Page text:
On Fox News Sunday this morning, when pressed by Brit Hume about his future, Newt Gingrich spoke more of having influence over the party platform rather than his continuing presidential aspirations, admitting that he’s not only out of money, but is in deep debt.
In terms of his bid he said, “I’m glad I did this.”, past tense, which is pretty much an admission of the reality that most of us have recognized for some time now.
I think there is a big reality sandwich over at Santorum land as well, although I expect he’ll stick it out until after Pennsylvania.
Of the party platform, Gingrich thinks that the number one plank should be about energy independence. He stated that no future president should bow before the Saudi king in order to get assurances of future oil supply.
Another plank that Gingrich promoted, and that I fully agree with, is that the overabundance of Federally owned lands should be sold and the proceeds should go directly toward the principle on the national debt, not into the general fund for Congress to fritter away.
Although it is fitting and necessary that the government should own ample land for military facilities, testing grounds, national parks and research facilities, the government owns too much damned land, particularly in the western states.
This map is from 1997, but the Federal government have been gobbling up even more land since this map was published.
Although the government owns 30% of all American land, it owns 87% of Nevada, 69% of Alaska, and 57% of Utah, for example. This is unnecessary and is indicative of the Federal government’s power grab. Land ownership is power and land ownership is all about an all powerful central government imposing itself far from the capital in DC.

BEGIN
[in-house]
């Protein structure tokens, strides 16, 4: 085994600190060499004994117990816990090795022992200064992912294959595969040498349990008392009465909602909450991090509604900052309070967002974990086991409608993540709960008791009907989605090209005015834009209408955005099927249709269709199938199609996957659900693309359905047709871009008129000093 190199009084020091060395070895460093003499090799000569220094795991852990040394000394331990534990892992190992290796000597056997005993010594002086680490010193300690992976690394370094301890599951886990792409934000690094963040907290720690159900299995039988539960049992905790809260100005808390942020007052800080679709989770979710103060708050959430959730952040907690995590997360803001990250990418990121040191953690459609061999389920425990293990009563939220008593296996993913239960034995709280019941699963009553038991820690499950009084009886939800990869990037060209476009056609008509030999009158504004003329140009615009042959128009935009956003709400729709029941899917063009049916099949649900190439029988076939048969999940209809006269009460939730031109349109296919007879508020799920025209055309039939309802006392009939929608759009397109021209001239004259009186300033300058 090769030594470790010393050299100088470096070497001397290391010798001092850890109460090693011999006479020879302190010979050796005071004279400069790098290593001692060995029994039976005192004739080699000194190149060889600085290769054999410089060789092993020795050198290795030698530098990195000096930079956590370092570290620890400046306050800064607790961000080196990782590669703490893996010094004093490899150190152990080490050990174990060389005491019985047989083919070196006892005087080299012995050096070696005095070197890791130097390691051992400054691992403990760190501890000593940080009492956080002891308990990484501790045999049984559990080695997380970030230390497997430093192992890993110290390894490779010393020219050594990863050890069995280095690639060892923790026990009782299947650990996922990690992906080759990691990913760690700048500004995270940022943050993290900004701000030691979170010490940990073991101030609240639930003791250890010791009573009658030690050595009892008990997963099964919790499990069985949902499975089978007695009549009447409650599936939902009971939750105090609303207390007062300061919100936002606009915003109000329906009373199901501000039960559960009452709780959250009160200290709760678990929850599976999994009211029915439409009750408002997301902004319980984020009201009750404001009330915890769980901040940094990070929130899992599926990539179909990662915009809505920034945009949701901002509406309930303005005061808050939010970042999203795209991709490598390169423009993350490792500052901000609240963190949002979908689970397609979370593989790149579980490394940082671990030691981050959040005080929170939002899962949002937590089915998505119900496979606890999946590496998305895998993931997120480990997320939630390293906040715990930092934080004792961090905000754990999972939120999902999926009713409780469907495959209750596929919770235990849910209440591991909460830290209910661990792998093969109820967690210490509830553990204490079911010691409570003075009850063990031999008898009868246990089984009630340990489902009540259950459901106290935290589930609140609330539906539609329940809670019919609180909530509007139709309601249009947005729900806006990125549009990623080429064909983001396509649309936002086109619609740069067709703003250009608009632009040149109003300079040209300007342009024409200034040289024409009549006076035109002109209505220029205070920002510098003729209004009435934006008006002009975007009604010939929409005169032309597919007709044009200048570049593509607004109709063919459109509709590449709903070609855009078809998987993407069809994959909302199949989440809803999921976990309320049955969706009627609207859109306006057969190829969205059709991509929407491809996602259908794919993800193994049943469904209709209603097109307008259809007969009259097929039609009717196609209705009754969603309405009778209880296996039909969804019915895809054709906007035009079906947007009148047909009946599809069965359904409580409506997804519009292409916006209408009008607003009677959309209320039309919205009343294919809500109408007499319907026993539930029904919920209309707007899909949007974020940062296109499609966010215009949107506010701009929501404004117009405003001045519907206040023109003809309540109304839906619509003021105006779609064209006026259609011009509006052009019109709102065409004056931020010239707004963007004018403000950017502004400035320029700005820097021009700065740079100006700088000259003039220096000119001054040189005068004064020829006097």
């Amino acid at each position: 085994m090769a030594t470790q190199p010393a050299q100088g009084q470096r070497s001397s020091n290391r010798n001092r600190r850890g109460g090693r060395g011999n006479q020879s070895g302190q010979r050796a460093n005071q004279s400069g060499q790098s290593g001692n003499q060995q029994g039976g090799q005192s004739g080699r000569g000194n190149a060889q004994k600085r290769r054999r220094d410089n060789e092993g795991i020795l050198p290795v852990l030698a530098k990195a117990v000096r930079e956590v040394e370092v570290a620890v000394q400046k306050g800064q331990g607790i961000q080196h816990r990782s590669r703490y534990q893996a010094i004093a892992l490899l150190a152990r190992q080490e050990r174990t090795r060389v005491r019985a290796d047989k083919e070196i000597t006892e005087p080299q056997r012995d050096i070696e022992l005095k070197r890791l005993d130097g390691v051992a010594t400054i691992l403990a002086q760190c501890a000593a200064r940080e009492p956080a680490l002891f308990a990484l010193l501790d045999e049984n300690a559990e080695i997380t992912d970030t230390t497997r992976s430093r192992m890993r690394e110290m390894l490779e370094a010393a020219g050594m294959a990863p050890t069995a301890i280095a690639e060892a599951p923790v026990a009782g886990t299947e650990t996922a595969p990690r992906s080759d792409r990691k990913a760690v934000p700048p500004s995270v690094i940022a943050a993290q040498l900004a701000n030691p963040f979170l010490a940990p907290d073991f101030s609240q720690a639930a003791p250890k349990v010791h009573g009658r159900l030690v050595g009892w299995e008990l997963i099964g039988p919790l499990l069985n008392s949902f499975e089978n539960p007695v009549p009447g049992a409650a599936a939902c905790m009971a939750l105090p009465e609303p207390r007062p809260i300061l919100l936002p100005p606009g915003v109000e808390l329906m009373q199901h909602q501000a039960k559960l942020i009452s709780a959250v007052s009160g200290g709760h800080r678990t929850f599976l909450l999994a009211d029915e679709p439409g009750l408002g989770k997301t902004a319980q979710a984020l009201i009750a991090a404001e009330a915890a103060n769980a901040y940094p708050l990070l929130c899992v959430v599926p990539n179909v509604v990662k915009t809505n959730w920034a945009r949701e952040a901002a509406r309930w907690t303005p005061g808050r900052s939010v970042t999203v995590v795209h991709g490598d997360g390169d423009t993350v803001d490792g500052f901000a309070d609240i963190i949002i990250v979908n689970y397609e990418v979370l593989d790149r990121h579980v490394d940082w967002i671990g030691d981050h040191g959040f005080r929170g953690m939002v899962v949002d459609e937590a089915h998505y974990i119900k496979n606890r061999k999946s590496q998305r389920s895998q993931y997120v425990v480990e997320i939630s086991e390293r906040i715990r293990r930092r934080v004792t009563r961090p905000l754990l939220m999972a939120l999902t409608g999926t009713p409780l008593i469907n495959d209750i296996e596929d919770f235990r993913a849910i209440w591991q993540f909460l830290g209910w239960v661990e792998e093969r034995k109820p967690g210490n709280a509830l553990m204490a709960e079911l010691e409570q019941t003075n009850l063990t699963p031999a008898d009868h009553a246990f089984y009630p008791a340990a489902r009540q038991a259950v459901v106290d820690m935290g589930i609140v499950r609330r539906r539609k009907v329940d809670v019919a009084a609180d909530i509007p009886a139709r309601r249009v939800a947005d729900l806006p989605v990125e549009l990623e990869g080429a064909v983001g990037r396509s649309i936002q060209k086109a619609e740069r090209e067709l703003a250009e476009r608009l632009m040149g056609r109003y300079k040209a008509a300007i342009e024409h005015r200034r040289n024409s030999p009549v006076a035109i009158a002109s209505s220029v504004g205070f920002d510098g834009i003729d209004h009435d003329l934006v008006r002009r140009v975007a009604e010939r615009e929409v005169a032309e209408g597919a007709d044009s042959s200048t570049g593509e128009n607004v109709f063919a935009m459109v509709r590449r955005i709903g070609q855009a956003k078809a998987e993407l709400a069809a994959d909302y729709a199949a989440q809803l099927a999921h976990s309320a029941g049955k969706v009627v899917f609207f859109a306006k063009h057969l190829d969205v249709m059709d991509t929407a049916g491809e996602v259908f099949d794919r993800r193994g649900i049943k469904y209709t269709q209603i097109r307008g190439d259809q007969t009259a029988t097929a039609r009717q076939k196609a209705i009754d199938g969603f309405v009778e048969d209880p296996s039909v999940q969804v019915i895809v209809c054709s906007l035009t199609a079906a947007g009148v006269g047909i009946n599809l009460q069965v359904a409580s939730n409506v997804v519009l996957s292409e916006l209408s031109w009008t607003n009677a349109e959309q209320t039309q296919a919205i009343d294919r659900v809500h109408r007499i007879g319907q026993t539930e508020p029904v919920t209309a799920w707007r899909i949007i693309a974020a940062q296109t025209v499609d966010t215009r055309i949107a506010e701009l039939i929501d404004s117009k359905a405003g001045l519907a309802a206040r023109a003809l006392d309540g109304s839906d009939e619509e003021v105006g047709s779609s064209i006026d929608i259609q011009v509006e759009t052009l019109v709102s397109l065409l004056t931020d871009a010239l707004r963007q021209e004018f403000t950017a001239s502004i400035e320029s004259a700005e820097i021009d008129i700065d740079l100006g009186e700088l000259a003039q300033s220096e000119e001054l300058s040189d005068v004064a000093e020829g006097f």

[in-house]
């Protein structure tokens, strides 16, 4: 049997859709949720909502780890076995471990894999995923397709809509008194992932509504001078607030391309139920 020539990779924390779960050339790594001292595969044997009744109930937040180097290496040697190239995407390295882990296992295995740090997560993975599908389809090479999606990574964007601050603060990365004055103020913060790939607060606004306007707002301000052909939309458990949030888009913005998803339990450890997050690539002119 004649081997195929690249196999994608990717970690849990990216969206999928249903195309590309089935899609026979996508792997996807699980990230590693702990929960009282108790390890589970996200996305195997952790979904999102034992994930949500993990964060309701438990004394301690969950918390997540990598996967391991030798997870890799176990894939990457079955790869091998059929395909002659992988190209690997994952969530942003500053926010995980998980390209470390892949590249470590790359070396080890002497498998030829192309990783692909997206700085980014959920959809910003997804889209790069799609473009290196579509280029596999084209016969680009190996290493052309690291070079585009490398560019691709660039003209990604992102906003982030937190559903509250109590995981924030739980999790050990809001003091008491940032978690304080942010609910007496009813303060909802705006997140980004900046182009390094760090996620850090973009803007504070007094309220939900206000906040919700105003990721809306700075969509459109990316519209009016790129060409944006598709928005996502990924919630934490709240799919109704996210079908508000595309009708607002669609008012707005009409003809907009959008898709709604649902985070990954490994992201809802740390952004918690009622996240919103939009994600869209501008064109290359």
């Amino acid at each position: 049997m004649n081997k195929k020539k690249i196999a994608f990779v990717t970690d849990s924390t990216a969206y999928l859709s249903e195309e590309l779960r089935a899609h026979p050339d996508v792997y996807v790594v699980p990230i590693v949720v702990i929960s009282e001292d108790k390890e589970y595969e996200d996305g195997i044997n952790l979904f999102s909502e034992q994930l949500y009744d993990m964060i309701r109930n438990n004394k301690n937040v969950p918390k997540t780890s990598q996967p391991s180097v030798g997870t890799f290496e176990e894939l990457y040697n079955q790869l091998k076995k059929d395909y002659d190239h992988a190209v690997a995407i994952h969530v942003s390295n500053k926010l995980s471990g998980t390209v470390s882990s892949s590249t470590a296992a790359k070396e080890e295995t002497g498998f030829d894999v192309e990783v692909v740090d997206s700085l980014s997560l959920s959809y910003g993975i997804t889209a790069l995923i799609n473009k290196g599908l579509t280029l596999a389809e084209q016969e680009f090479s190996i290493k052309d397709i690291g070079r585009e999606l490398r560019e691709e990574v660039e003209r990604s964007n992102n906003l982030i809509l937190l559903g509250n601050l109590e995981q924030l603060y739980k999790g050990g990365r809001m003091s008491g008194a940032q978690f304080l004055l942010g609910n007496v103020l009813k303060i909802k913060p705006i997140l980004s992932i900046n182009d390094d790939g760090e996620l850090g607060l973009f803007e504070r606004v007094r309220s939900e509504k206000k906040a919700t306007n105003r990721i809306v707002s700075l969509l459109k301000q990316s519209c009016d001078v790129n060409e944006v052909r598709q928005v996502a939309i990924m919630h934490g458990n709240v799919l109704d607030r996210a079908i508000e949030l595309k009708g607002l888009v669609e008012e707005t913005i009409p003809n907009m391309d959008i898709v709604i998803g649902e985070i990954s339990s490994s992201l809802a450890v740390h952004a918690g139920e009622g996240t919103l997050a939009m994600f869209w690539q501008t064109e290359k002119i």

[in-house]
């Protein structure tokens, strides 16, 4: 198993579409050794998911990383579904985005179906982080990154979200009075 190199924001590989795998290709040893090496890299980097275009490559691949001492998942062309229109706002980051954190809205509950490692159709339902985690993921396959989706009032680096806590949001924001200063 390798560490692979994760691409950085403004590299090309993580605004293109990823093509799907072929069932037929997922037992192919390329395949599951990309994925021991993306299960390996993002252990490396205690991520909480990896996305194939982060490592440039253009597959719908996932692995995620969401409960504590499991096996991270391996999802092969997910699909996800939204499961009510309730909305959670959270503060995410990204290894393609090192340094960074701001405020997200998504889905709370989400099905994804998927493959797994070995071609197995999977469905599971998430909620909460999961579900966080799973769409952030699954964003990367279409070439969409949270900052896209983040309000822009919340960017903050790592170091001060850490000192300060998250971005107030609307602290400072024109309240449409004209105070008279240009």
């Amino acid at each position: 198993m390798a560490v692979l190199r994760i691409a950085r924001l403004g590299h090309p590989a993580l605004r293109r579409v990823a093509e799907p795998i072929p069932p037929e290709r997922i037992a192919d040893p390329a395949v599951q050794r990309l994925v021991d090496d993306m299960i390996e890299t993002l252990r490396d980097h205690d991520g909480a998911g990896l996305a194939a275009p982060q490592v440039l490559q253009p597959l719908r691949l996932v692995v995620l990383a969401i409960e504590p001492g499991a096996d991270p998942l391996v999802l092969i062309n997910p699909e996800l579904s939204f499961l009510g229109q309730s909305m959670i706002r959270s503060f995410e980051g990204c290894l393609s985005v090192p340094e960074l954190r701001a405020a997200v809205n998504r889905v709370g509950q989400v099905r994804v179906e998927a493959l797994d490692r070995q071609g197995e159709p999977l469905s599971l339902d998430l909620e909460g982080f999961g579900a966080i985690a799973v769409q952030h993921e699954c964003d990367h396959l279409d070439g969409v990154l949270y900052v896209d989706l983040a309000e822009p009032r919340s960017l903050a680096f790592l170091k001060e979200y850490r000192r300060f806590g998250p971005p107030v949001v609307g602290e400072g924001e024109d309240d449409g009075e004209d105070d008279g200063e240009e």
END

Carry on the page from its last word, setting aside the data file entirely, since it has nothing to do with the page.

There is a movement by the western states to get their land back from the leviathan and although there is opposition by the usual environmental marxists, the movement appears to be gaining momentum.
“We know firsthand what it means to have limited access to and control over our natural resources. It is interfering with our Western way of life,” said Sen. Orrin Hatch of Utah, a Republican who was part of the 1980s takeover attempt and who endorsed the latest proposal earlier this month.
With the support of then-President Ronald Reagan, the 1980s effort, born in Nevada, led to some changes in land management. But the larger movement fizzled, in part because it lost support of many land users, including ranchers and miners, who feared the loss of federal subsidies for grazing rights and mining royalties.
This time, the movement originated in Utah as an avenue to evict the federal government and raise money for schools, and it has advanced furthest there.
“We can’t wait any longer,” said Utah Rep. Ken Ivory, a Republican. “We value these open lands and open spaces, but certainly we’re able to manage the multiple use for a sustained yield of natural resources. Utah will show the nation what it means to be self-reliant.”
Perhaps it’s time that we, the people, communicate to Romney urging him to incorporate these two planks.